That's good advice.
It would appear that Blastwave "may" die due to this situation. The
trust that customers had in the project should be checked at the door
now. Only time will tell for sure weather it survives. It's truly a
shame that a good project like Blastwave has turned ugly. Everything
is not perfect in the Open Source community after all. I'm sure it's
quite the balancing act when people are involved. That's why man
created contracts, licenses, and signed agreements.
Some companies may have been relying on this Blastwave service to
enhance the capabilities of Solaris, an already great operating
system, no matter what version they are using. The simple fact is
that if the part is true about Phil not wanting to move ahead with
Solaris 10 & 11 then he could be considered an very cranky old geek
indeed. (Who really knows, other than them and the roaches). Solaris
8 is completely dead in my eyes and Solaris 9 is nearly there as
well. We must move on, we will move on; with our without
Blastwave.Org and its bickering maintainers.
Some IT staff may find it too difficult to continue their support on
Solaris due to the lack of a good open source service provider. They
WILL move on to one of the many Linux distros. It appears that even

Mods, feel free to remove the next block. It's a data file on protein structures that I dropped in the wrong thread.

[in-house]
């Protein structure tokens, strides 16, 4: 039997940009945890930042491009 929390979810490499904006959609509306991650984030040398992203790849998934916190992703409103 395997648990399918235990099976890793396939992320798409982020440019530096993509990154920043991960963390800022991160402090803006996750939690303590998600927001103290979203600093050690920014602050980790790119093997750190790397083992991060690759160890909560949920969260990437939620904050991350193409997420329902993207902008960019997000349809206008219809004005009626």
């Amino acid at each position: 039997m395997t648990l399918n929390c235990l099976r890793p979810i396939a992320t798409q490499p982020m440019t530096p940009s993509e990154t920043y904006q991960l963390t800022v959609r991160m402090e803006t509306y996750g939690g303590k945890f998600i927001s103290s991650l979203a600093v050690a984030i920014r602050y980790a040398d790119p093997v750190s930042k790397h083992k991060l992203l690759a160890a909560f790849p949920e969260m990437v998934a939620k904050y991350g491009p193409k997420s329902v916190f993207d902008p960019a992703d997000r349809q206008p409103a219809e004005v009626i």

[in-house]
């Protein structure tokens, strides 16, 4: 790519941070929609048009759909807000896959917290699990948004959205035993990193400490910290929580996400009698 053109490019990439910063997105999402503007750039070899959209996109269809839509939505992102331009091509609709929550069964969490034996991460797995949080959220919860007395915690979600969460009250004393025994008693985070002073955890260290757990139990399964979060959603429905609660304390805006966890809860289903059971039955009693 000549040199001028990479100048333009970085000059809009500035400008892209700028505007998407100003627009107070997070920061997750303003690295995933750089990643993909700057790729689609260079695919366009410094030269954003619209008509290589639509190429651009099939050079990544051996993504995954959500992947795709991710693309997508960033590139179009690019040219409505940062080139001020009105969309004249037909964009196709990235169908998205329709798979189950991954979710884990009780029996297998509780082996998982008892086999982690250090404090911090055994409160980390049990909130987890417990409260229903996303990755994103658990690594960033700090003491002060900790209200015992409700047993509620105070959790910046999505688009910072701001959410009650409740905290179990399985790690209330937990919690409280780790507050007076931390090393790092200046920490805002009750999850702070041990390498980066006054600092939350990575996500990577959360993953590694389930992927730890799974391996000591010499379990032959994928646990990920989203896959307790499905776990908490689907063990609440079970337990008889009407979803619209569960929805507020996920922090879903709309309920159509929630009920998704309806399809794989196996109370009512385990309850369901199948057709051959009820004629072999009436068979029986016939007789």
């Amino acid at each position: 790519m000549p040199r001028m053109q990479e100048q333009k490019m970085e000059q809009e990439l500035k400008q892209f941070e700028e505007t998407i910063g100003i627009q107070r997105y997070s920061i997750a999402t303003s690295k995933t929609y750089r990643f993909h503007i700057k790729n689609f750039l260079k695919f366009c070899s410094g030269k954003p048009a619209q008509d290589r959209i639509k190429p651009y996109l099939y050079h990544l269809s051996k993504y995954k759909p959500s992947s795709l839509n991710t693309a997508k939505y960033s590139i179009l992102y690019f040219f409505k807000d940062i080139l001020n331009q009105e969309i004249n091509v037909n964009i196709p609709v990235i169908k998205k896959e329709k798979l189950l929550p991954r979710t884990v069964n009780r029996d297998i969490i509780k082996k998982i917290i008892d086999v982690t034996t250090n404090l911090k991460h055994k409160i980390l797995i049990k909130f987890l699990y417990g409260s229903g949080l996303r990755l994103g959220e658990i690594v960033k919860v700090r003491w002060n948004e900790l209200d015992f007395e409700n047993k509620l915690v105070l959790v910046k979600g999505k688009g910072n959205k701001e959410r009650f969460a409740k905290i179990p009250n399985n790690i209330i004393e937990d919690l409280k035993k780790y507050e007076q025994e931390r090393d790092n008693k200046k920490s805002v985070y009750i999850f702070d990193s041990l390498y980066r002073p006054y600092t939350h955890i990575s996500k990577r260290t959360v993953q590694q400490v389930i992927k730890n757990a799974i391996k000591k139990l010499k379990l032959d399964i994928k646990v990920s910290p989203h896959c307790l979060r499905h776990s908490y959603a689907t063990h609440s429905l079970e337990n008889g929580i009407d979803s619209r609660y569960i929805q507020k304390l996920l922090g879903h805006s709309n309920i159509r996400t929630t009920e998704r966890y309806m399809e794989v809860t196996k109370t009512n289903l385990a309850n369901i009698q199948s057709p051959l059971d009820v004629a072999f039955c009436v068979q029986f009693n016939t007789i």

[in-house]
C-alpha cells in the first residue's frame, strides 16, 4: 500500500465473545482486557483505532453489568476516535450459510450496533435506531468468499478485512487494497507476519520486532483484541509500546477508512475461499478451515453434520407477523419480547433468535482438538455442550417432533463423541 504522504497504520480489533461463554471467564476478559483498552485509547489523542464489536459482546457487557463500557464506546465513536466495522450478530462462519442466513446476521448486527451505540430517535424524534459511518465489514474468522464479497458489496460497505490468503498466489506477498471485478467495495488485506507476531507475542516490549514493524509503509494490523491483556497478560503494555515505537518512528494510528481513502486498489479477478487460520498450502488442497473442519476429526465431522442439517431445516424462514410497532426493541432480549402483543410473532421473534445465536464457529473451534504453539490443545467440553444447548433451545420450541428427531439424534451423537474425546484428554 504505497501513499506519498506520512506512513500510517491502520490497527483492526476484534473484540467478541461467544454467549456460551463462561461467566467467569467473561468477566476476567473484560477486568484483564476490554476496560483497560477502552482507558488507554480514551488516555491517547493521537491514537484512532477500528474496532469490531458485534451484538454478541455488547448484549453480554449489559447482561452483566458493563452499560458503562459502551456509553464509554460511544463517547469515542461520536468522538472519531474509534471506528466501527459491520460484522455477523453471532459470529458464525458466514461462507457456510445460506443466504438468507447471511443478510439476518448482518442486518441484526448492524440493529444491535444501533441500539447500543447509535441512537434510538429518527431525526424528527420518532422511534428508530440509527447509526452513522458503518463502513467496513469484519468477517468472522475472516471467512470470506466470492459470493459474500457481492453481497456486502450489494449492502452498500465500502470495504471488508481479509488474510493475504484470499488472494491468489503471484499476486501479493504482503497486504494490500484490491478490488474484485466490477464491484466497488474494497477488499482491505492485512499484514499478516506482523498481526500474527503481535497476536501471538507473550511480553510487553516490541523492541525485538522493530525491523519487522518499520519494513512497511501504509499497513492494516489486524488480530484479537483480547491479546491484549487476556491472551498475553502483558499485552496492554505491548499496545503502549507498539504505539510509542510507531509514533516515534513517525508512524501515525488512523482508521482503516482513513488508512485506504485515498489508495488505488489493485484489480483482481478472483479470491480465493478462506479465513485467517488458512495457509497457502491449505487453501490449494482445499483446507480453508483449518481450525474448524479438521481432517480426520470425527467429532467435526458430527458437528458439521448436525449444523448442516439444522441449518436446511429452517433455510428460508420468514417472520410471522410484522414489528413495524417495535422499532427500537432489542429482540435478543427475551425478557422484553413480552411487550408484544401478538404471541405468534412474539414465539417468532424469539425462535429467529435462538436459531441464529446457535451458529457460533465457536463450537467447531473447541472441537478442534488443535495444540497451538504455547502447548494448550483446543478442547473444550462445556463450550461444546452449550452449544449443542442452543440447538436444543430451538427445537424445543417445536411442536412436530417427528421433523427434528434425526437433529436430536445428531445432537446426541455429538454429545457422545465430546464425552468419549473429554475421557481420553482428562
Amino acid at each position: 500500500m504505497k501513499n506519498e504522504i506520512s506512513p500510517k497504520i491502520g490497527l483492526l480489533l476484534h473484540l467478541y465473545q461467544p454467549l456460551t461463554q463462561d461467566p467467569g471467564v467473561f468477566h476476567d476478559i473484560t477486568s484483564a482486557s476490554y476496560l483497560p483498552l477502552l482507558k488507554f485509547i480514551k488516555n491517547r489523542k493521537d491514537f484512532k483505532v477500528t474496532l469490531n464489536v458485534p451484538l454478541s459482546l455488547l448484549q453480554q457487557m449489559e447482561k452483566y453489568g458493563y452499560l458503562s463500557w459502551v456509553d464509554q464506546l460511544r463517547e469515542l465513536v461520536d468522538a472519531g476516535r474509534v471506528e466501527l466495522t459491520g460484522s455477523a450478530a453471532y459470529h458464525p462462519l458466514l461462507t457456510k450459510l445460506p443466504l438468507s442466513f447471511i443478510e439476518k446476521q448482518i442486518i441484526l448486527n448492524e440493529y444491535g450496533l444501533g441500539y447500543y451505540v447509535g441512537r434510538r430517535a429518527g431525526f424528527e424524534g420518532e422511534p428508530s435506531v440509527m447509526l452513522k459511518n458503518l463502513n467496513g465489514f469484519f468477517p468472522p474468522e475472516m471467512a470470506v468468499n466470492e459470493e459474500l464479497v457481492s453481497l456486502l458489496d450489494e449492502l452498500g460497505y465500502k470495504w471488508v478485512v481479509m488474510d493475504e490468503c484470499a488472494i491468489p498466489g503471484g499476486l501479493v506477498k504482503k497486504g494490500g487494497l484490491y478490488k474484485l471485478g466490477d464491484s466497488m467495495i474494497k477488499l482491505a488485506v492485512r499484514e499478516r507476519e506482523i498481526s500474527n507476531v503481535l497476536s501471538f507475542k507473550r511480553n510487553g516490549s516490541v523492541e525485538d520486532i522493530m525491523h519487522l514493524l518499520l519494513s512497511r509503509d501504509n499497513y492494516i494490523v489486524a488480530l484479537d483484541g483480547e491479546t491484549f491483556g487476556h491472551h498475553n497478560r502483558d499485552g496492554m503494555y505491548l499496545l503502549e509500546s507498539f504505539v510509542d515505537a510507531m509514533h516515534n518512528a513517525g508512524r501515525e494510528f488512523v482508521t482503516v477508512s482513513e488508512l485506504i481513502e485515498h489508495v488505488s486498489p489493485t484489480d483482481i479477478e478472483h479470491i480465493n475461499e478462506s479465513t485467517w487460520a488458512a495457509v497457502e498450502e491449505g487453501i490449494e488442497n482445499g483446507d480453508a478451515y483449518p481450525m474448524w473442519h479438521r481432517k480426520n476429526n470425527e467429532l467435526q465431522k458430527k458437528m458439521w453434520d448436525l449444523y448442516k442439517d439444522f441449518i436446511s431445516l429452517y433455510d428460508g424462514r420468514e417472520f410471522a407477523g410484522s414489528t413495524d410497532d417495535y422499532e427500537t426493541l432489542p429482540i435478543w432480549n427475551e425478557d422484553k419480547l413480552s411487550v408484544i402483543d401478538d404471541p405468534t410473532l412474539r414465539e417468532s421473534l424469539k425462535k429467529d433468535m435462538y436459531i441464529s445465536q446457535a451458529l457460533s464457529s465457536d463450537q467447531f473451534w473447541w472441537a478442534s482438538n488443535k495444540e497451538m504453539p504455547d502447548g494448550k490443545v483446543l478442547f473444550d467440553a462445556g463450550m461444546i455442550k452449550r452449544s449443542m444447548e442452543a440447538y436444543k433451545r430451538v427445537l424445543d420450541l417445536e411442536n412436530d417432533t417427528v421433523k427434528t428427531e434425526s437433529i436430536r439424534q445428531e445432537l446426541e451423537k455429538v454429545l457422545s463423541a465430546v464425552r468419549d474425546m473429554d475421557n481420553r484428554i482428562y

the Sparc processor is on it's way out the door, even though the T2
and Rock processors have and will continue to challenge the
competitors. The new Sparcs are very appealing to web/DB services.
Some admins don't have the luxury (time) to figure out how to get the
multitude of packages to play nice together. Sometimes the skillset
is not there, due to many reasons we can all relate to, if we check
our arrogance. Let's face facts, it's getting more difficult to find
talented UNIX admins and engineers. No wonder companies continue to
flock to Microsoft Windows and Linux.
This kind of crap with Blastwave will only compound the problems Sun
is having. It's a real shame too. We may find ourselves without
Solaris someday. It may just be in the history books. I'm a huge
supporter of Solaris on Sparc. There's no better way to do it
IMHO. I have limited skill-sets myself (who doesn't... really?), and
I'm considered one of the best in my area for Solaris; only because
most have moved to a Microsoft Windows flavor. The Blastwaves, and
Sun Freewares of the world has helped me and my customers over the
years to succeed in their business plans. We, the Solaris admins,
will do our best to continue the fight, but the future looks dim at
the moment for anything Sun Microsystems. A Linux flavor, though not
perfect themselves, is appealing at times, especially dealing with
Open Source Software and the complexities it brings to the table.
It's getting harder and harder to find verdors willing to build or
even port their software to Solaris.
We can't leave this for Sun to fix, they have their own issues
supporting what they have and keeping employees employed.
Just my thoughts.
Long live Solaris.
It looks like much of what was blastwave (and its mirrors) moved
Blastwave itself came back online too after that, but I don't
know what the status of that is now.
I haven't tried downloading or updating anything since the split.
[email address is not usable -- followup in the newsgroup]